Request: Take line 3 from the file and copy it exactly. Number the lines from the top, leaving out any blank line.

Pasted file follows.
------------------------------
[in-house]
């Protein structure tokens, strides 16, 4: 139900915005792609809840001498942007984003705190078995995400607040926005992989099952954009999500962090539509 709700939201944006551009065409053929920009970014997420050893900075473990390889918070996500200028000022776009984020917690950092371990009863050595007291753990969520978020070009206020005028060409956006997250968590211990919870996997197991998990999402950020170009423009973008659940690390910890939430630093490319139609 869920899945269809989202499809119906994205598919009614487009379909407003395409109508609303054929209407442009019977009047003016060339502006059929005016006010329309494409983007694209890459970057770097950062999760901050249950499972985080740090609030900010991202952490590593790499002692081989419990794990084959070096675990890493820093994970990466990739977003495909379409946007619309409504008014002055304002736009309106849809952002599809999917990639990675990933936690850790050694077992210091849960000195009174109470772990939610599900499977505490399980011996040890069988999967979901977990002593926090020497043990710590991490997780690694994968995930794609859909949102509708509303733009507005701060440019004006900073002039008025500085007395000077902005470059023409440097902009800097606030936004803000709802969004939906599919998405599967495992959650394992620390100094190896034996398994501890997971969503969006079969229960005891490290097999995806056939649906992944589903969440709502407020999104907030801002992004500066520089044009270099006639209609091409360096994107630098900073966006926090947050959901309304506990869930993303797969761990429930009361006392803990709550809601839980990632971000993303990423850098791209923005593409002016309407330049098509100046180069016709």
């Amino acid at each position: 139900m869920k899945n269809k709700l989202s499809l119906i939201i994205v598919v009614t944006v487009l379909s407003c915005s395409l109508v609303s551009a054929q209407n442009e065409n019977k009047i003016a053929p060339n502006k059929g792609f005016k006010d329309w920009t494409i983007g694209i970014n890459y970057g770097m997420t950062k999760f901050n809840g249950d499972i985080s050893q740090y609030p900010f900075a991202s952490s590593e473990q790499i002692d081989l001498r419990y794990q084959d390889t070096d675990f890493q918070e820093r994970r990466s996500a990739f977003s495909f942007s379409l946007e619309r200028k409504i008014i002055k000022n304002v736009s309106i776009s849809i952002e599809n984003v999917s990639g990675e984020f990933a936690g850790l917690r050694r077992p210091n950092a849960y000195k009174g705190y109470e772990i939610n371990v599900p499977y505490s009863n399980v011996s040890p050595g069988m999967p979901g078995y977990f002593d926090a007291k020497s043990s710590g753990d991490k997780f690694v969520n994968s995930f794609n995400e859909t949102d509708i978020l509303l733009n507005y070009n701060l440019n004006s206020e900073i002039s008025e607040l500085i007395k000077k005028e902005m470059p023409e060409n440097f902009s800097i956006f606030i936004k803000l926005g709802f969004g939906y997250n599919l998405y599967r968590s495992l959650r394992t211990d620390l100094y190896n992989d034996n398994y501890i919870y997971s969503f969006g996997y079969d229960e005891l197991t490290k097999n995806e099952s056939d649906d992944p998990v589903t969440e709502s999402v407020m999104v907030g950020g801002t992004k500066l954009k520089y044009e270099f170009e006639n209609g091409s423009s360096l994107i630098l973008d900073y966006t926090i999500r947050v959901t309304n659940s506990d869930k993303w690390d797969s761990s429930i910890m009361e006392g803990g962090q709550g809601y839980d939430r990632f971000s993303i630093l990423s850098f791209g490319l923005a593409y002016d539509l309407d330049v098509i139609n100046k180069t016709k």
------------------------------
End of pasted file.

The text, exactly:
């Amino acid at each position: 139900m869920k899945n269809k709700l989202s499809l119906i939201i994205v598919v009614t944006v487009l379909s407003c915005s395409l109508v609303s551009a054929q209407n442009e065409n019977k009047i003016a053929p060339n502006k059929g792609f005016k006010d329309w920009t494409i983007g694209i970014n890459y970057g770097m997420t950062k999760f901050n809840g249950d499972i985080s050893q740090y609030p900010f900075a991202s952490s590593e473990q790499i002692d081989l001498r419990y794990q084959d390889t070096d675990f890493q918070e820093r994970r990466s996500a990739f977003s495909f942007s379409l946007e619309r200028k409504i008014i002055k000022n304002v736009s309106i776009s849809i952002e599809n984003v999917s990639g990675e984020f990933a936690g850790l917690r050694r077992p210091n950092a849960y000195k009174g705190y109470e772990i939610n371990v599900p499977y505490s009863n399980v011996s040890p050595g069988m999967p979901g078995y977990f002593d926090a007291k020497s043990s710590g753990d991490k997780f690694v969520n994968s995930f794609n995400e859909t949102d509708i978020l509303l733009n507005y070009n701060l440019n004006s206020e900073i002039s008025e607040l500085i007395k000077k005028e902005m470059p023409e060409n440097f902009s800097i956006f606030i936004k803000l926005g709802f969004g939906y997250n599919l998405y599967r968590s495992l959650r394992t211990d620390l100094y190896n992989d034996n398994y501890i919870y997971s969503f969006g996997y079969d229960e005891l197991t490290k097999n995806e099952s056939d649906d992944p998990v589903t969440e709502s999402v407020m999104v907030g950020g801002t992004k500066l954009k520089y044009e270099f170009e006639n209609g091409s423009s360096l994107i630098l973008d900073y966006t926090i999500r947050v959901t309304n659940s506990d869930k993303w690390d797969s761990s429930i910890m009361e006392g803990g962090q709550g809601y839980d939430r990632f971000s993303i630093l990423s850098f791209g490319l923005a593409y002016d539509l309407d330049v098509i139609n100046k180069t016709k």